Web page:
As Thailand’s newly and controversially elected government takes shape, one of the key areas that junta leader turned civilian prime minister Prayut Chan-o-cha will face is how to deal with the economy, which has been of particular concern for the Southeast Asian state in recent years.
These aren’t good times for Thailand’s economy. Putting it lightly, a Bangkok Post article published August 3 opined that Prayut “may have bitten off more than he can chew” after recently deciding to chair the Council of Economic Ministers.
Data underscore this point. In the second quarter of 2019 the economy grew at the slowest rate (2.8 percent) in five years, we learned this week. As the Financial Times reported, agricultural output fell 1.1 percent, exports dropped 6.1 percent, and imports fell by 2.7 percent in the second quarter, as compared to the same time last year. Moreover, the central bank said it would lower its estimates for this year’s 2019 economic forecast, which was previously 3.3 percent.
So what has Prayut done? A few things are worth noting. For one, on August 6, the cabinet agreed to a fiscal budget for 2020 of 3.2 trillion baht ($103 billion), up 6.7 percent from the 2019 budget. It is clearly an investment budget. Roughly 20.5 percent (655 billion baht) of it will go to state investments, which also accounts for the majority of the 469 billion baht deficit.
It is that deficit economists will be concerned about. Thailand has seldom run a budget surplus, but Prayut’s budget is more costly than most. Public debt-to-GDP is only at 42 percent, which gives the government some flexibility as the cap is set at 60 percent. The government reckons its can ensure economic growth of between 3 and 4 percent in 2020, which could make up part of the deficit with increased revenue.
It is worth mentioning also as a broader point that in order to have a more balanced budget the sensible policy might have been to trim defense spending and put that money toward new stimulus works, if the economy were truly the focus. But the government has yet again committed to higher year-on-year military spending, which prompted a Bangkok Post editorial to declare: “Army budget out of control.”
The $10 billion stimulus package, more details of which were released this week, includes “aid for more than 900,000 farmers affected by drought, 1,000 baht ($30) handouts for tourism-related expenses, loans for small businesses and hikes in state welfare card subsidies,” AFP reported.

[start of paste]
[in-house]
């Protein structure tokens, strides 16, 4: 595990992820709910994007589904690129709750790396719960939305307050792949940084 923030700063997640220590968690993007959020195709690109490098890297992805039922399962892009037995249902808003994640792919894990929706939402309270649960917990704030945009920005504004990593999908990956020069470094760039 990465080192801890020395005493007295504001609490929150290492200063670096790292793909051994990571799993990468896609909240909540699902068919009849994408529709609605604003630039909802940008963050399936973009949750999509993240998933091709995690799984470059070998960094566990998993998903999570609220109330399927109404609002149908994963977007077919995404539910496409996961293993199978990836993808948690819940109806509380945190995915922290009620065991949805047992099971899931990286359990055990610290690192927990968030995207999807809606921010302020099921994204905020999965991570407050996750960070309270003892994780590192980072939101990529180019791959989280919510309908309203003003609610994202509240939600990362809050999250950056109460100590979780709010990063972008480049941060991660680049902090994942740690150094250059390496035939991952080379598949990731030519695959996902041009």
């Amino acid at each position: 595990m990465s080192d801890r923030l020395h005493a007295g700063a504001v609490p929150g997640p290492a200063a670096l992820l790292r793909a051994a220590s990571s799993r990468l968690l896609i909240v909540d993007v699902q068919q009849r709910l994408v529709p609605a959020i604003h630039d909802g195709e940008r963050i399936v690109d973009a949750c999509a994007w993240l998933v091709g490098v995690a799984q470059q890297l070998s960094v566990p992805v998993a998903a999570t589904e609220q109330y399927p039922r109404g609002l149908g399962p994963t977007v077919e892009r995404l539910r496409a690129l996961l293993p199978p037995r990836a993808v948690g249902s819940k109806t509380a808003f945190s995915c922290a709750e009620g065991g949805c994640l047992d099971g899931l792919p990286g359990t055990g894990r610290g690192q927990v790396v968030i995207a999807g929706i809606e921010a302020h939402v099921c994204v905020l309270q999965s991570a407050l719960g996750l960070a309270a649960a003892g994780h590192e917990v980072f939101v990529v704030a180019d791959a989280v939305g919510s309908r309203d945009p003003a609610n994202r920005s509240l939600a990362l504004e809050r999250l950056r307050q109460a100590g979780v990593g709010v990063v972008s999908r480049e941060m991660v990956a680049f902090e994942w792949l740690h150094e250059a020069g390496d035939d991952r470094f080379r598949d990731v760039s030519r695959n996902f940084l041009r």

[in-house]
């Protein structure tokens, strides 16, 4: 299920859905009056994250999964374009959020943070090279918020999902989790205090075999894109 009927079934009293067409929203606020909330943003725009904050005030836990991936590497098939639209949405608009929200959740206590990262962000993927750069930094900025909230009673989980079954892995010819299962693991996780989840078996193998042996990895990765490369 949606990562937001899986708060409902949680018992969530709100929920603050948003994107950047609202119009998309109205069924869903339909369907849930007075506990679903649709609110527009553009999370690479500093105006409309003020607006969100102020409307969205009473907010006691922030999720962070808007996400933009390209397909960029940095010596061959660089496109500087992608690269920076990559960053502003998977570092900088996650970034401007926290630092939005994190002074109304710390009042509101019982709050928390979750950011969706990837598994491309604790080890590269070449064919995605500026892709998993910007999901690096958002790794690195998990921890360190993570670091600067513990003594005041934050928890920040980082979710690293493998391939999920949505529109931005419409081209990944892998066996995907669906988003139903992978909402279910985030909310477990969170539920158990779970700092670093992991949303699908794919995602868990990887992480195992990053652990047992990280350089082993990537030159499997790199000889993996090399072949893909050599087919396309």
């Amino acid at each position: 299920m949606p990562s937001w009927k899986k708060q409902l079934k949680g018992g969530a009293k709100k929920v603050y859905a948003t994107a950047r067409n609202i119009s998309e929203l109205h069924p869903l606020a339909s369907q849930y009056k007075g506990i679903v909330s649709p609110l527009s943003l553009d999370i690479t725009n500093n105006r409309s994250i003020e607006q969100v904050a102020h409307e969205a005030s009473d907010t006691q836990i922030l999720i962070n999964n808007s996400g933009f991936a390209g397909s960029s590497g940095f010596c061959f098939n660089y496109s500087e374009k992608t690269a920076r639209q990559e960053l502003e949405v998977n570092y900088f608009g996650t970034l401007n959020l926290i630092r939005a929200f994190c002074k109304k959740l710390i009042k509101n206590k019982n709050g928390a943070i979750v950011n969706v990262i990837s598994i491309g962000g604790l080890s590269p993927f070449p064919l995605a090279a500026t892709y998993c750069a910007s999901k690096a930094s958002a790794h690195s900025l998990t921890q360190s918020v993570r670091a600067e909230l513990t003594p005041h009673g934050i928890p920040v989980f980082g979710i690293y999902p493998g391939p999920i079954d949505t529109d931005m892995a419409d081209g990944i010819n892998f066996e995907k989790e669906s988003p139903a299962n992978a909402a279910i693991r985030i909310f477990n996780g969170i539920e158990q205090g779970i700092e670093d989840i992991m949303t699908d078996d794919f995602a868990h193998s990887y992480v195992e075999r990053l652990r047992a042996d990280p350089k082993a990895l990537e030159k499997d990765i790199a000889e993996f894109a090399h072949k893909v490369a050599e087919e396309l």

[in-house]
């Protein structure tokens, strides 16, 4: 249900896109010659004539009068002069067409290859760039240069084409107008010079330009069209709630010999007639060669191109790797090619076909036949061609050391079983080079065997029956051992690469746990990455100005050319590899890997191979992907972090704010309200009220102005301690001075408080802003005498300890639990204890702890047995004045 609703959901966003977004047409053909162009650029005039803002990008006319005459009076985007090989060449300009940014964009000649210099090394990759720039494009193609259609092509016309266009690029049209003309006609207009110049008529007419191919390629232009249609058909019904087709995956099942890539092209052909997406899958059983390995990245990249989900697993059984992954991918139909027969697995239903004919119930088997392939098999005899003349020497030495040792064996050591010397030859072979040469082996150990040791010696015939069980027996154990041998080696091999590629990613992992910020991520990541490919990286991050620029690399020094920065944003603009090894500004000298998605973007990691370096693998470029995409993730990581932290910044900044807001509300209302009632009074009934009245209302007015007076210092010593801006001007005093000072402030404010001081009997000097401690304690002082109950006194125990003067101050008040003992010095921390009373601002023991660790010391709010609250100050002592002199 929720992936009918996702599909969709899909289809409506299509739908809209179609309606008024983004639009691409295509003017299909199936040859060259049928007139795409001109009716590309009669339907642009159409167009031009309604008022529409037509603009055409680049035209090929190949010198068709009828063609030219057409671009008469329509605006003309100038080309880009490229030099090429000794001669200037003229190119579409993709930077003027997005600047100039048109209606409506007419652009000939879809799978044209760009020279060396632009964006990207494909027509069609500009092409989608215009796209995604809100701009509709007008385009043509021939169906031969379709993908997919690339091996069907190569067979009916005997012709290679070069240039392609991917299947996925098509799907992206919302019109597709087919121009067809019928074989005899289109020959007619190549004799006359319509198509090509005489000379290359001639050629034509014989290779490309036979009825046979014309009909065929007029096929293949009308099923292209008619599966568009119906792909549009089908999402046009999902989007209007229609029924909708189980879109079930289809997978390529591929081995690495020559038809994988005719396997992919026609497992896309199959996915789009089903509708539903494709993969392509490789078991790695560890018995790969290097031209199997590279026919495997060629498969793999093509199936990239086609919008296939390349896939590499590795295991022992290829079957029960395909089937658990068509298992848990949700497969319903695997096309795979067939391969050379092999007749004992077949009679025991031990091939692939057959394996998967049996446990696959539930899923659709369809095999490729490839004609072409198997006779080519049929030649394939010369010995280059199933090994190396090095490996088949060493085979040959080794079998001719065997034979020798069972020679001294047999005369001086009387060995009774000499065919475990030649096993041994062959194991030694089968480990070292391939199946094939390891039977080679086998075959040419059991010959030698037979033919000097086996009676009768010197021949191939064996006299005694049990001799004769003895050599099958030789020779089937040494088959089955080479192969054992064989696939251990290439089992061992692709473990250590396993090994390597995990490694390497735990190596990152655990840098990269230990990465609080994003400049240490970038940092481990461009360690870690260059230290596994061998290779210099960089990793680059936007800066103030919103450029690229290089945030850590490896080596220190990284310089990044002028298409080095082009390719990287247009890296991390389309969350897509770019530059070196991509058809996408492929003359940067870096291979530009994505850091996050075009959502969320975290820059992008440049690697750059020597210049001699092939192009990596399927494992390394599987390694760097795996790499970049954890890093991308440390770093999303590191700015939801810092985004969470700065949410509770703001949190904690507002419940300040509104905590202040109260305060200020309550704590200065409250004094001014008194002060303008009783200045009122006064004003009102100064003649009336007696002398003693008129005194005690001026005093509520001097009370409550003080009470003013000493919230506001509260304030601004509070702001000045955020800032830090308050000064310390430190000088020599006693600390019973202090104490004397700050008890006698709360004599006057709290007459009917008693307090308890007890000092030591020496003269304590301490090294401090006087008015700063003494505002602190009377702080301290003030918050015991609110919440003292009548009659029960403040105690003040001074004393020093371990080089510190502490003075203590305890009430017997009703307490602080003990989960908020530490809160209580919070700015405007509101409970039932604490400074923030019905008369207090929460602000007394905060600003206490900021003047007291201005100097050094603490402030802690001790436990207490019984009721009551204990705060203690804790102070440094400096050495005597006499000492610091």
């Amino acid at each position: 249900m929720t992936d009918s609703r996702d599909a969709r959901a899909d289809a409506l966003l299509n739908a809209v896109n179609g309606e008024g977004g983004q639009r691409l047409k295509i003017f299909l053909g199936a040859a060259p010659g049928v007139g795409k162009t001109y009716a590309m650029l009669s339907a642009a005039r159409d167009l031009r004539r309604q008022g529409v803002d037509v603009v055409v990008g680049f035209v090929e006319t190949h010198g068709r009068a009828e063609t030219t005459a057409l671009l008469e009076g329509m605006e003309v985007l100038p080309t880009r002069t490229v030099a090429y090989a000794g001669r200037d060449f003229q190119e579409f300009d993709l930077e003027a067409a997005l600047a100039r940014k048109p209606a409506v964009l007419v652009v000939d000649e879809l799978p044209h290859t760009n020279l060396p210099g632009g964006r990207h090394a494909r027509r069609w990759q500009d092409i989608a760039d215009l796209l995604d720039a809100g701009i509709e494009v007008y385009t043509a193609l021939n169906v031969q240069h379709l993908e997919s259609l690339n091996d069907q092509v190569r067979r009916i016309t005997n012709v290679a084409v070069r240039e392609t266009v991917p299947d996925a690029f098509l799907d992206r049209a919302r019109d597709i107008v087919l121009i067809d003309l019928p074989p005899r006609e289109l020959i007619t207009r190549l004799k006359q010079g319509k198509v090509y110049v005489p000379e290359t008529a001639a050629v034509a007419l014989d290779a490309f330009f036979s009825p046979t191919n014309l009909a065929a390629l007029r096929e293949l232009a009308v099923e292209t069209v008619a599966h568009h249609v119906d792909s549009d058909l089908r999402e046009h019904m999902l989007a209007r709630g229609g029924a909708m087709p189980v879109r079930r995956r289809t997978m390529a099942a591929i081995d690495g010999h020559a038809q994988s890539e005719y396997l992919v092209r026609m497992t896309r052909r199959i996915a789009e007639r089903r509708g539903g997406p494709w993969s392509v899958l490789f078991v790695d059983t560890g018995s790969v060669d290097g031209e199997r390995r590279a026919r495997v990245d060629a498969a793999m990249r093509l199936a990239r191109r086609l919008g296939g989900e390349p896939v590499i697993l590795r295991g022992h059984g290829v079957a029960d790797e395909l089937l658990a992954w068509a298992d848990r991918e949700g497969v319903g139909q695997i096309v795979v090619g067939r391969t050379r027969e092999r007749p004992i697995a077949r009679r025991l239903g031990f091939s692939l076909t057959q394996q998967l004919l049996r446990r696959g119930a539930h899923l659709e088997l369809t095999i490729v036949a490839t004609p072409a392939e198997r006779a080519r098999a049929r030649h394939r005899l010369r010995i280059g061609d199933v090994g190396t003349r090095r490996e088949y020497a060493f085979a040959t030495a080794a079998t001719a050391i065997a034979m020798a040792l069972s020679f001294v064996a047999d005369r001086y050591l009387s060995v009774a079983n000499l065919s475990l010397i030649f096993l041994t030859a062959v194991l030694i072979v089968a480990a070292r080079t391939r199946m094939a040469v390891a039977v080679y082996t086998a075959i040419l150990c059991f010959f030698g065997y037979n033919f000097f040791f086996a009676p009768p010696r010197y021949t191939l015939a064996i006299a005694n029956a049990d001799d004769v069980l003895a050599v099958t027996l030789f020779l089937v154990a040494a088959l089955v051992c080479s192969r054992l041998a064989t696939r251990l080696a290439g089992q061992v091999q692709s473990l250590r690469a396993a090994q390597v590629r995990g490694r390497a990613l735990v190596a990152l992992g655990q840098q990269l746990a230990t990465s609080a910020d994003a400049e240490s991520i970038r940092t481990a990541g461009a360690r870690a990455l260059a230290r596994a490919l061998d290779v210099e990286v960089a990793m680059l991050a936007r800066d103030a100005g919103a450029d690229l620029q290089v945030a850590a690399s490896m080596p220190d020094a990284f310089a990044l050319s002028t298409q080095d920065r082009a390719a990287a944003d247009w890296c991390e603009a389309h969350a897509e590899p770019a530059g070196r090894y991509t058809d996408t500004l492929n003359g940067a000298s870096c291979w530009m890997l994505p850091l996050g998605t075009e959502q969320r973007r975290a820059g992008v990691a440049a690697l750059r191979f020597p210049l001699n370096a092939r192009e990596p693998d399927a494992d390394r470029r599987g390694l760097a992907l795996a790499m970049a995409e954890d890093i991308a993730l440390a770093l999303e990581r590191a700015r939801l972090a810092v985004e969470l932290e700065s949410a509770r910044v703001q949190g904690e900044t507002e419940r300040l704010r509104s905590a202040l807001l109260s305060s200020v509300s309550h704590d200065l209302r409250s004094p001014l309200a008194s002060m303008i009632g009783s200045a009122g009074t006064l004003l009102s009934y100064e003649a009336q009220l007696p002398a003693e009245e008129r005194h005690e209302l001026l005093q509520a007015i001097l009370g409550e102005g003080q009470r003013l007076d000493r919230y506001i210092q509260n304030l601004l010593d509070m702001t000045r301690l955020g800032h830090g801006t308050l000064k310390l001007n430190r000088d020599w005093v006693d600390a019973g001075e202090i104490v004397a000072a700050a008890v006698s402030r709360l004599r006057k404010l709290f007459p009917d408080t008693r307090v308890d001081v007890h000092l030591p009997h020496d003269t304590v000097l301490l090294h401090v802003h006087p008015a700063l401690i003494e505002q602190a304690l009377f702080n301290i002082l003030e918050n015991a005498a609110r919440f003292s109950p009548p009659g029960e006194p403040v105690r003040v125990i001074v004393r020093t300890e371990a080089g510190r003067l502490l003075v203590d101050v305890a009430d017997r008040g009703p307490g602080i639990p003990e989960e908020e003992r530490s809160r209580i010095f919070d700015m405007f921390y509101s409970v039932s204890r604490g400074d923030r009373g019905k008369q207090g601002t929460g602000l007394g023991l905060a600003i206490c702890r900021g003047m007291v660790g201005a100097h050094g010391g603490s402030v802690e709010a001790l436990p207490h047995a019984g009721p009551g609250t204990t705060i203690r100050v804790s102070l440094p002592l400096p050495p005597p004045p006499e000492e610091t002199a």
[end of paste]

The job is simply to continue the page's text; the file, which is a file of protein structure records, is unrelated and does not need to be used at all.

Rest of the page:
Some might venture that what we have here a cut-rate version of Thaksinomics – the name given to the policies of former prime ministers Thaksin Shinawatra and his sister, both of whom were ousted by military coups. None of this comes from the blue. In 2015, Prayut hired Thaksin’s economy architect Somkid Jatusripitak as an adviser, and from 2016 pursued many of the same policies under the junta regime.
So what then is “Prayutnomics” or “Prayutism,” one might inquire? For now, it seems like economic populism and a boot in the face, at best. And still the boot in the face and a little less money in the pocket, if things don’t go to plan. Debates over whether Thaksinomics was populist or redistributive – a slight but important distinction – can still be had today, not least because Prayut is repeating them. Writing in the Nikkei Asian Review in January, William Pesek made a compelling argument for why they should be considered populist. However, one can make the argument that Prayut’s policies are more populist in that he turned to them to remain in power, rather than to win power. It is more opportunistic to borrow than create. Nonetheless, one cannot separate politics from economics, and this is why Thais ought to be concerned.
One of the broader questions is what Prayut’s long-term motive is. Is it to turn around the economy and actually improve the lives of ordinary Thais? Is it to ensure Thais are richer in 10 or 20 years, than today? Or is it simply power?
For now, one suspects the latter. That is important because it means short-termism – one stays in power by offering populist policies, and when they fail, one has to look to something else. Short-termism may also be partly why we have seen Thailand weigh the benefits of the Chinese Belt and Road Initiative more than its costs. Prayut’s attendance at the second Belt and Road Initiative forum in May was viewed as a important signal that Prayut now wants to form closer ties to Beijing. The 20-year National Strategy, a blueprint to turn Thailand into a developed country by 2037, and which was actually made part of the 2017 constitution, in large part comes down to securing $45 billion in investment for the Eastern Economic Corridor development plan – and China has such money.
To be sure, things could well evolve given that the new government is just taking shape. But given what we have seen far and what we know about Prayut, it does not seem like Prayutnomics will deliver much for regular Thais and address the country’s problems in the years to come.